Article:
Truths about the Developing World

Those who live in the West and in highly industrialized, developed countries often have many misconceptions about people living in less-industrialized, developing countries. People might assume that everyone lives in a jungle, that they have never heard of Facebook, or that they are all miserable and unhappy. Having studied anthropology and development studies as an undergraduate, and having been to the developing countries of India, Bhutan, and Mexico, I would like to share some thoughts on what the situation is really like.

-People have technology and electronic goods. Granted, this is not everyone, but to assume that nobody has a phone or a computer or a television is completely erroneous. Some might find that the technology in certain situations in developing countries is more advanced than what we would find in the West. For example, over a decade ago, there was a cell phone charging station with at least seven different types of chargers at Madras Anna International Airport–something I had never seen anywhere in America. However, one could generalize that there are issues with regular power supply, the grid, frequent blackouts, and getting electricity to rural and undeveloped areas. Many tech companies have been working on this issue. The infrastructure for power and electricity are what is often most problematic in developing countries, not the actual presence or not of technology.
-There is great wealth. A wealthy family might throw a quinceañera costing tens of thousands of dollars, send their children to boarding schools or American colleges, or fly to Milan or Paris to buy the latest clothes by Prada or Dior. However, a single digit percentage of the population may hold 90% of the country’s wealth while the rest of the people live in great poverty. A middle class may not exist at all, or be a minimal segment of the population. There are extremes in class stratification to a degree we might not see in Western Europe or in many parts of America. America, however, is becoming rather like a developing country, where the rich have gotten richer and the poor have gotten poorer since the Reagan era, and the pandemic has highlighted this to a heart-wrenching degree.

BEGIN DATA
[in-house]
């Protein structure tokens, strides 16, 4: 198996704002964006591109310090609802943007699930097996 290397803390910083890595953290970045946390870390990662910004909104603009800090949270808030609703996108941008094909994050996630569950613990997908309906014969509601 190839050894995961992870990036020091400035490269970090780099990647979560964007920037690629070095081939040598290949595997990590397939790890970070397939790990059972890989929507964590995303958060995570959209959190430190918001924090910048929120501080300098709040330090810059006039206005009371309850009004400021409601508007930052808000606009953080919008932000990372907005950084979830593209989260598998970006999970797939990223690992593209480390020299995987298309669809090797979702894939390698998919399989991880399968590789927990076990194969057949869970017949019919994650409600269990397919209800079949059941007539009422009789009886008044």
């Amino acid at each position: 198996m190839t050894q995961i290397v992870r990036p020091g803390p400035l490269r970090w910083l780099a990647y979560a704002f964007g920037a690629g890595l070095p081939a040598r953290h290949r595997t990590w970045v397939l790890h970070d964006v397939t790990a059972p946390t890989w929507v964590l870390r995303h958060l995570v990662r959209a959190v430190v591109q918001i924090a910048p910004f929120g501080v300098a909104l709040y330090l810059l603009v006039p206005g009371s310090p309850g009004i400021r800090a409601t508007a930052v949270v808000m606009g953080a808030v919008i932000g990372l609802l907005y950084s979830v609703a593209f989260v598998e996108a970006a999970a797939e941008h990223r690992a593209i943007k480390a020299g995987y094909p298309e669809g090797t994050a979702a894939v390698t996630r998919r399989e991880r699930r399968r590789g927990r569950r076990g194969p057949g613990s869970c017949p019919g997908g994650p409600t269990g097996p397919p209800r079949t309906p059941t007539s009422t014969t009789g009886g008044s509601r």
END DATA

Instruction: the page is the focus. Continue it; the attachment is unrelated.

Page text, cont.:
-A history of colonialism. This point is so large and rich that I cannot even begin to address it here. However, there are still many countries that are suffering from centuries of being ruled by a European power, and the United States has created a new form of economic colonialism as well. The CIA has committed countless atrocities overseas.
-Infrastructure, especially with transportation, can be a problem. You might have to fly out of your country to a different airport in order to fly back to another city in your country. A distance of 200 miles may take two days to drive, because there are not suitable roads. This affects access to services and goods.
-Medical care. This varies greatly between developing countries. You may find world-class medical facilities in urban India or Bangkok that service Western medical tourists. However, in parts of (West) Africa, such as Liberia, you may have 10 doctors per million people. Even with medical facilities, there may not be adequate resources and equipment. Airlifting a gravely ill patient may not be a possibility due to large distances or the availability of air transport.